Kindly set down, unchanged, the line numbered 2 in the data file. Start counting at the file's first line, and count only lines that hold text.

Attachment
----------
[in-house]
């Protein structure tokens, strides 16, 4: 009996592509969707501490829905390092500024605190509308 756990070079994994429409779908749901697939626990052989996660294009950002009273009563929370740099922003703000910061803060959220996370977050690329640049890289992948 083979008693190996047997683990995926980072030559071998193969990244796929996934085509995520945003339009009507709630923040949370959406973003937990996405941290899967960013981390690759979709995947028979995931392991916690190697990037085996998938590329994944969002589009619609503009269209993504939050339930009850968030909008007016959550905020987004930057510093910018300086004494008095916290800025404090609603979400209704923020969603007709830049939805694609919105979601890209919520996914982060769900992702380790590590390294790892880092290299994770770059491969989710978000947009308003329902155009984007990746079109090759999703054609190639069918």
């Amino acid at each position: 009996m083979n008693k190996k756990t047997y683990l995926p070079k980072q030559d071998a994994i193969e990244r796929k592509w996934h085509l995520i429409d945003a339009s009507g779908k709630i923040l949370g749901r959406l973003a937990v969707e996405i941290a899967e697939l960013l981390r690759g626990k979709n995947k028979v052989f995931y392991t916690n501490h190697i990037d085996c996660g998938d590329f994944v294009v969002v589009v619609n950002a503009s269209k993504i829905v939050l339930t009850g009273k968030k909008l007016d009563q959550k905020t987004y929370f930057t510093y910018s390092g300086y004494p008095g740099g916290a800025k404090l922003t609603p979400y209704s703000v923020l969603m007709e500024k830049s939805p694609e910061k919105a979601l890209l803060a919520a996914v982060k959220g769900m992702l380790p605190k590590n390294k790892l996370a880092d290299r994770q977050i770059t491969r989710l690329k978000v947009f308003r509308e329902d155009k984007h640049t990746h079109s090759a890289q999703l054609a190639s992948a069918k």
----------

């Protein structure tokens, strides 16, 4: 009996592509969707501490829905390092500024605190509308 756990070079994994429409779908749901697939626990052989996660294009950002009273009563929370740099922003703000910061803060959220996370977050690329640049890289992948 083979008693190996047997683990995926980072030559071998193969990244796929996934085509995520945003339009009507709630923040949370959406973003937990996405941290899967960013981390690759979709995947028979995931392991916690190697990037085996998938590329994944969002589009619609503009269209993504939050339930009850968030909008007016959550905020987004930057510093910018300086004494008095916290800025404090609603979400209704923020969603007709830049939805694609919105979601890209919520996914982060769900992702380790590590390294790892880092290299994770770059491969989710978000947009308003329902155009984007990746079109090759999703054609190639069918």